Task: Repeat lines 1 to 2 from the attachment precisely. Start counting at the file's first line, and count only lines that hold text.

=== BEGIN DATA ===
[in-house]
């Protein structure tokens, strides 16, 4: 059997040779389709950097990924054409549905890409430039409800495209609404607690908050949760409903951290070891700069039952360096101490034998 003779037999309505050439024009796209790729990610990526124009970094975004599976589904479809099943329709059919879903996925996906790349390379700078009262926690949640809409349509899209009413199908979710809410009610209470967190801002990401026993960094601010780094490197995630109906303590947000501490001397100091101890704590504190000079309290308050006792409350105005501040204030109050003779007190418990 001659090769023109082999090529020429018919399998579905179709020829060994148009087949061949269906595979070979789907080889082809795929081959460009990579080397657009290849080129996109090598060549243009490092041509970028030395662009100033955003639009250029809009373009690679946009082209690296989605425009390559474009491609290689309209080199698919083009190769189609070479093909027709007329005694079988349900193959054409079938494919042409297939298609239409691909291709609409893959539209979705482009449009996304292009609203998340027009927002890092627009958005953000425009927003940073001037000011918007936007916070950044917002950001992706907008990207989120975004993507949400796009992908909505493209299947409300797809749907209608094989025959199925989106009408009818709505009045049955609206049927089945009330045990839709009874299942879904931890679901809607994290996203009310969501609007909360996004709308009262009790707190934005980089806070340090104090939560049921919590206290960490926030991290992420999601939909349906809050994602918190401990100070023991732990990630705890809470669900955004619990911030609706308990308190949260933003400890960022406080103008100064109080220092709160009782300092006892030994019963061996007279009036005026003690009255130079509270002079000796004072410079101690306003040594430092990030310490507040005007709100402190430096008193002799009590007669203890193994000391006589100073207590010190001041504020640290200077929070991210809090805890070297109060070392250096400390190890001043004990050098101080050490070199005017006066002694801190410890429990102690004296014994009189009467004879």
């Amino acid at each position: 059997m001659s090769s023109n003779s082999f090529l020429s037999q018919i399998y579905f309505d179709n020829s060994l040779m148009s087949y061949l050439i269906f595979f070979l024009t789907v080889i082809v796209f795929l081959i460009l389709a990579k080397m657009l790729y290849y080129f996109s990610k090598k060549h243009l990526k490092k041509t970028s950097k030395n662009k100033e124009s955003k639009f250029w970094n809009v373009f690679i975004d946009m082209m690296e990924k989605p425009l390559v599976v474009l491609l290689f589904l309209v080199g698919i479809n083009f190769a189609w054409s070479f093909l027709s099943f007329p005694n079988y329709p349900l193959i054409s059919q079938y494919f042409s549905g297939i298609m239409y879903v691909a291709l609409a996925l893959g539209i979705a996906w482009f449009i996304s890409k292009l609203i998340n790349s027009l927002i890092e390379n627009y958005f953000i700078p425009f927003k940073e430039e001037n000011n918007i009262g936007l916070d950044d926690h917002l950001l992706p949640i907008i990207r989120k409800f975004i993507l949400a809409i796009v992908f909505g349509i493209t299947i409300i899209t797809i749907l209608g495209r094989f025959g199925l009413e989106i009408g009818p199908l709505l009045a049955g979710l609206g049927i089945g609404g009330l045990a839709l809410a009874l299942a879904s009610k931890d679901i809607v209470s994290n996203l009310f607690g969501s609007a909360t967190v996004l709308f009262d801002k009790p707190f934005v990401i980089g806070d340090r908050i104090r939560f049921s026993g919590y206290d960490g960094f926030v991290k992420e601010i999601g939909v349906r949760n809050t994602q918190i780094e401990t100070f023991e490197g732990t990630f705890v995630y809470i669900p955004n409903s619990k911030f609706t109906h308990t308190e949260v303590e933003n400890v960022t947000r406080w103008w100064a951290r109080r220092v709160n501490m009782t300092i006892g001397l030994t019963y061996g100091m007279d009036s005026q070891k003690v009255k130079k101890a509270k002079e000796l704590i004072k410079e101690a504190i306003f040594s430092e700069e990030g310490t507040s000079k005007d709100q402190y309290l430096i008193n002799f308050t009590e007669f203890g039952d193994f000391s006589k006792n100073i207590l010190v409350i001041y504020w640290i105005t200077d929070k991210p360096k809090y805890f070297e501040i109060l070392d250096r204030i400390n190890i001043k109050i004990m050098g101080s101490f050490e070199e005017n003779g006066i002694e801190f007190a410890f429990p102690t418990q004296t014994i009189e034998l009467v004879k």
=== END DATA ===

[in-house]
């Protein structure tokens, strides 16, 4: 059997040779389709950097990924054409549905890409430039409800495209609404607690908050949760409903951290070891700069039952360096101490034998 003779037999309505050439024009796209790729990610990526124009970094975004599976589904479809099943329709059919879903996925996906790349390379700078009262926690949640809409349509899209009413199908979710809410009610209470967190801002990401026993960094601010780094490197995630109906303590947000501490001397100091101890704590504190000079309290308050006792409350105005501040204030109050003779007190418990 001659090769023109082999090529020429018919399998579905179709020829060994148009087949061949269906595979070979789907080889082809795929081959460009990579080397657009290849080129996109090598060549243009490092041509970028030395662009100033955003639009250029809009373009690679946009082209690296989605425009390559474009491609290689309209080199698919083009190769189609070479093909027709007329005694079988349900193959054409079938494919042409297939298609239409691909291709609409893959539209979705482009449009996304292009609203998340027009927002890092627009958005953000425009927003940073001037000011918007936007916070950044917002950001992706907008990207989120975004993507949400796009992908909505493209299947409300797809749907209608094989025959199925989106009408009818709505009045049955609206049927089945009330045990839709009874299942879904931890679901809607994290996203009310969501609007909360996004709308009262009790707190934005980089806070340090104090939560049921919590206290960490926030991290992420999601939909349906809050994602918190401990100070023991732990990630705890809470669900955004619990911030609706308990308190949260933003400890960022406080103008100064109080220092709160009782300092006892030994019963061996007279009036005026003690009255130079509270002079000796004072410079101690306003040594430092990030310490507040005007709100402190430096008193002799009590007669203890193994000391006589100073207590010190001041504020640290200077929070991210809090805890070297109060070392250096400390190890001043004990050098101080050490070199005017006066002694801190410890429990102690004296014994009189009467004879």